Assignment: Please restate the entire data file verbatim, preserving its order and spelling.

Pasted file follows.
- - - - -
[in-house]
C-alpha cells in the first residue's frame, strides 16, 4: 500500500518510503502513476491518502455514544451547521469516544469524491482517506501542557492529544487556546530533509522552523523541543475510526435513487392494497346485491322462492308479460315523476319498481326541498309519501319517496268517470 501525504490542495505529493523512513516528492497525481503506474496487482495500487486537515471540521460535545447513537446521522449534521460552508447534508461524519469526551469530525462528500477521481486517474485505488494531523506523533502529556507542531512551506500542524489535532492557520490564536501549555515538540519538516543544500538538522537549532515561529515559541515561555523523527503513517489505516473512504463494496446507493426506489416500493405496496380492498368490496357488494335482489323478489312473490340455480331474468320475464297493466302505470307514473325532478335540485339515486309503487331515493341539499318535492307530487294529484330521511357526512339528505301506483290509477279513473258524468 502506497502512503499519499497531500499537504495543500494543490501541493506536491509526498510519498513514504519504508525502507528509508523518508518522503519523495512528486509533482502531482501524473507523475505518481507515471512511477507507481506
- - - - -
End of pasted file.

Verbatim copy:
[in-house]
C-alpha cells in the first residue's frame, strides 16, 4: 500500500518510503502513476491518502455514544451547521469516544469524491482517506501542557492529544487556546530533509522552523523541543475510526435513487392494497346485491322462492308479460315523476319498481326541498309519501319517496268517470 501525504490542495505529493523512513516528492497525481503506474496487482495500487486537515471540521460535545447513537446521522449534521460552508447534508461524519469526551469530525462528500477521481486517474485505488494531523506523533502529556507542531512551506500542524489535532492557520490564536501549555515538540519538516543544500538538522537549532515561529515559541515561555523523527503513517489505516473512504463494496446507493426506489416500493405496496380492498368490496357488494335482489323478489312473490340455480331474468320475464297493466302505470307514473325532478335540485339515486309503487331515493341539499318535492307530487294529484330521511357526512339528505301506483290509477279513473258524468 502506497502512503499519499497531500499537504495543500494543490501541493506536491509526498510519498513514504519504508525502507528509508523518508518522503519523495512528486509533482502531482501524473507523475505518481507515471512511477507507481506